Have a multi-sectoral approach to national development
Three ways to realize the vision:
1) Keep education at the heart of our future vision.
2) Empower women to create better families and societies.
3) Produce leaders with strong political will.
Even if it is the most practical one, a nation can’t progress with a single vision. So, I have visions for various sectors. We have to work on all of them simultaneously, and political will is what can change Nepal. So there should be an eagerness in leaders to achieve progress. For this, we need to produce leaders, not politicians. My visions can be materialized by leaders who dare to take charge.
Our education system—both curriculum and classroom—has to reach the most remote parts of Nepal. The state should provide free education to everyone until Grade 12 and schooling must be made mandatory for all. For me, education is the key to progress, and every other sector should connect to it. Everything starts from here, so our education needs massive investment. It’s not about big roads and buildings; it’s beautiful minds that will make those infrastructures possible.
In terms of curricula, our country needs a major upgrade. We are still clinging to the concept of the 90s, which will take us nowhere. It’s not just about now, the education system should be updated frequently. For example, for six years, we have been practicing secularism, but due to the lack of awareness and proper schooling, Hinduism and casteism still play a big part in creating divisions among Nepalis.
Besides the upgrade in curricula, everyone should be taught moral and civic values. Not only students and youths, but parents and adults should know how to behave and teach their children about their rights and duties. What I have seen in Dharan and Pokhara is that parents want their children to do something that they want. This compels a large number of youths to train for the very limited seats available in the British and Indian armies. This is a violation of the rights of children and has held us back in producing qualified writers, musicians, doctors, and other professionals.
Moreover, I think the government should make it compulsory for every educated Nepali adult to spend at least a year teaching the younger generation, just like many countries have made military training for citizens compulsory.
We should organize nationwide campaigns to teach the public what is wrong with the concept of patriarchy and how it is hampering Nepal’s development. But this doesn’t mean disrespecting men or trying to be superior to them. Women are and should be equal to men. This not only facilitates women but also helps men sustain a proper livelihood because if women are taught to be financially independent, not only will the national economy rise, men will also not feel the pressure of looking after the family. The richest nations have women in the lead and this is the time for us to learn from them.
Women are still treated as untouchable during their periods and there are other misogynistic practices in different parts of Nepal. To abolish these things, women’s empowerment is a must.
At this point, environmental stability is a matter of concern for countries around the globe. We too should work to maintain environmental balance. We have enough resources to implement this vision, but all our resources that are in control of other countries should be brought back. Let’s do it for this planet because we have no other options. We can be leaders and examples for the world if we can understand the importance of the environment.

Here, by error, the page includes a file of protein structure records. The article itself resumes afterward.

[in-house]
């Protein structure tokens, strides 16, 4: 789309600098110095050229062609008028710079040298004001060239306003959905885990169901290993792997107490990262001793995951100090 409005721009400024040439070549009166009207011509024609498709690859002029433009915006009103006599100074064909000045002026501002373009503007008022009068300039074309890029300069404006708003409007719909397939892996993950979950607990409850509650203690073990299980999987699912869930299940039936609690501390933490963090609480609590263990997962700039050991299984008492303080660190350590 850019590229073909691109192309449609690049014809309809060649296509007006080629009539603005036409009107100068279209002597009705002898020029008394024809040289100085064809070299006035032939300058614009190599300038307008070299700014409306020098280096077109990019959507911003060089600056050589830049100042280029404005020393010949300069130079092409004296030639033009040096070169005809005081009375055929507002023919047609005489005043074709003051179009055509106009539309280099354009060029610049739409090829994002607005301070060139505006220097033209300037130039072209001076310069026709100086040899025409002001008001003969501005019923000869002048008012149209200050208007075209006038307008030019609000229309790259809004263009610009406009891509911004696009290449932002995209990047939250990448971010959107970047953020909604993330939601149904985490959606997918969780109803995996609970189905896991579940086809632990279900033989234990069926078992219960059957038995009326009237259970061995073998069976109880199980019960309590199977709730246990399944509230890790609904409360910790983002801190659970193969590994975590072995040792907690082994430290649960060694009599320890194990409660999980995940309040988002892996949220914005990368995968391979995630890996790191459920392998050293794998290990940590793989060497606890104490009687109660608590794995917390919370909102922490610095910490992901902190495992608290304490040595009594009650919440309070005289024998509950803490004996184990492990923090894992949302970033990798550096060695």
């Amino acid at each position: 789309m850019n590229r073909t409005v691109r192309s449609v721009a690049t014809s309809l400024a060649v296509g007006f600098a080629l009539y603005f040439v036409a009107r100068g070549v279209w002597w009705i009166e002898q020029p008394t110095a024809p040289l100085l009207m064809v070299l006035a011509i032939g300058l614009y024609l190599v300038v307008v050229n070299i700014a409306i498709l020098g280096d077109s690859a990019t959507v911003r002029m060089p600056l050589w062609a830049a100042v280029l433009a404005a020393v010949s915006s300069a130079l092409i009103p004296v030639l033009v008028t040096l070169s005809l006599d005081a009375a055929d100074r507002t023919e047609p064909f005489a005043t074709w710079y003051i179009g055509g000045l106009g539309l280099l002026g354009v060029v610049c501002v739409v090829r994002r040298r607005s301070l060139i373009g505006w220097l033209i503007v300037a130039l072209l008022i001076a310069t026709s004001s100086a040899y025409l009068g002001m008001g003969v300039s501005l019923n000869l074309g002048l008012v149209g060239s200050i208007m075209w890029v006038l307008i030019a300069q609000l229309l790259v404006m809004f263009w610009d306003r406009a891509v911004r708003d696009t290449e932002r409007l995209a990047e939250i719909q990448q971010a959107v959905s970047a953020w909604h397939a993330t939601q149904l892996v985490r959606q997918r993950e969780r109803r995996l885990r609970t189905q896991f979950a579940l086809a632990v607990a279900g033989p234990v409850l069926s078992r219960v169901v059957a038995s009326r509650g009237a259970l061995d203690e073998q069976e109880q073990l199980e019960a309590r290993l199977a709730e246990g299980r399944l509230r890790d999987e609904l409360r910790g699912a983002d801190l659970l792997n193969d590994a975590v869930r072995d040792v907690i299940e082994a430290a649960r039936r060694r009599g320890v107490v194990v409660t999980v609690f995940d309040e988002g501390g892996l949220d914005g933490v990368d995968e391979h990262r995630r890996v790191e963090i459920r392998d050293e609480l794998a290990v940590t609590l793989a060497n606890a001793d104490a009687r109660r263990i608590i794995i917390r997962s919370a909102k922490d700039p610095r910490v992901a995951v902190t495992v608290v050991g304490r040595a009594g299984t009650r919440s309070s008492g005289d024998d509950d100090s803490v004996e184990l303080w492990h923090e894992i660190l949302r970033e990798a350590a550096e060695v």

The Covid-19 situation has exposed the underbelly of our health systems. There is negligible investment in health facilities and research. Our doctors and researchers can’t utilize their knowledge to the fullest due to the lack of equipment and labs. So there must be investment in infrastructure and encouragement for our health experts and researchers.
Music, arts, and culture
Music, arts, and culture are the nation’s assets and they should be deployed wisely to build Nepal. But sadly, the government has neither invested in the sector nor paid any attention to it. It is a disgrace that they don’t care about the human mind because music and art are all about feelings and creativity. Our audiences seek Hollywood-level quality. Hollywood invests 20 million in a project, and we don’t even do 20,000—so is it fair to compare?
Politicians forget how big a part music, arts, and culture have played in every political change and revolution in Nepal. Also, the urban youth culture is not being represented at all. In France, television or radio broadcasters have to promote French music. This safeguarding directive has helped build the music culture of France in a broader sense and again, we could think of something like this for the Nepali industry.
Whenever we talk about culture, we only think of centuries-old things. But actually, culture should be lively and progressive. We need to research the history and diversity of every part of Nepal so that each indigenous tribe or person feels the ownership of the country. Let’s stop advertising ourselves in the name of Gautam Buddha and Sagarmatha.
Lastly, only by working with concrete plans in every sector can Nepal have a better future. I have mentioned some sectors and my plans for them, but there are a lot more areas. So, let’s join hands and work together.
Photo: Yujen Manandhar/LOD
A quote you live by.
I will say two. “To live is to suffer, to survive is to find some meaning in the suffering” by Friedrich Nietzsche and “You’ll never find a rainbow if you’re looking down” by Charlie Chaplin.
If there were a Ministry of Music in Nepal, who would you see as the minister?
There must be a rotation of tenure every few years so that everyone gets the chance. So, I will say Kunti Moktan, Robin Tamang, and then others.
Name Nepali musician(s), dead or alive, with whom you would love to collaborate.
Gopal Yonjan and Bacchu Kailash.